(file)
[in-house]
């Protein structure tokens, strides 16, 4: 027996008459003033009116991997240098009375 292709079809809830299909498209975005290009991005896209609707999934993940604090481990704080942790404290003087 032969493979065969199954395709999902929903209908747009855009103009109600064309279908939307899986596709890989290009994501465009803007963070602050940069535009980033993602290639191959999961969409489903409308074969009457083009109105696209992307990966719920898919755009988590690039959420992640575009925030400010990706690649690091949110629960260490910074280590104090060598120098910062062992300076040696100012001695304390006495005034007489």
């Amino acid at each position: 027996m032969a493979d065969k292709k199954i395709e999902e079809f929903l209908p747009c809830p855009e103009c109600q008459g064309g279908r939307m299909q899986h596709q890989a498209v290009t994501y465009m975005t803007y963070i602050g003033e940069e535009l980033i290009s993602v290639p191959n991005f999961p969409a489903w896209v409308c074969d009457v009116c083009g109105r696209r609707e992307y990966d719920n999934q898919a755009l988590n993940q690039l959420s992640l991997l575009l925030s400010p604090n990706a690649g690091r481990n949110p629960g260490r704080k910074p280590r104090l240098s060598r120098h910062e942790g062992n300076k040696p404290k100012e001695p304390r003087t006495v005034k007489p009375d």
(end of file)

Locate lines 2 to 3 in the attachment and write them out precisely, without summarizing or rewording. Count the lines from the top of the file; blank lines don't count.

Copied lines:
């Protein structure tokens, strides 16, 4: 027996008459003033009116991997240098009375 292709079809809830299909498209975005290009991005896209609707999934993940604090481990704080942790404290003087 032969493979065969199954395709999902929903209908747009855009103009109600064309279908939307899986596709890989290009994501465009803007963070602050940069535009980033993602290639191959999961969409489903409308074969009457083009109105696209992307990966719920898919755009988590690039959420992640575009925030400010990706690649690091949110629960260490910074280590104090060598120098910062062992300076040696100012001695304390006495005034007489």
């Amino acid at each position: 027996m032969a493979d065969k292709k199954i395709e999902e079809f929903l209908p747009c809830p855009e103009c109600q008459g064309g279908r939307m299909q899986h596709q890989a498209v290009t994501y465009m975005t803007y963070i602050g003033e940069e535009l980033i290009s993602v290639p191959n991005f999961p969409a489903w896209v409308c074969d009457v009116c083009g109105r696209r609707e992307y990966d719920n999934q898919a755009l988590n993940q690039l959420s992640l991997l575009l925030s400010p604090n990706a690649g690091r481990n949110p629960g260490r704080k910074p280590r104090l240098s060598r120098h910062e942790g062992n300076k040696p404290k100012e001695p304390r003087t006495v005034k007489p009375d």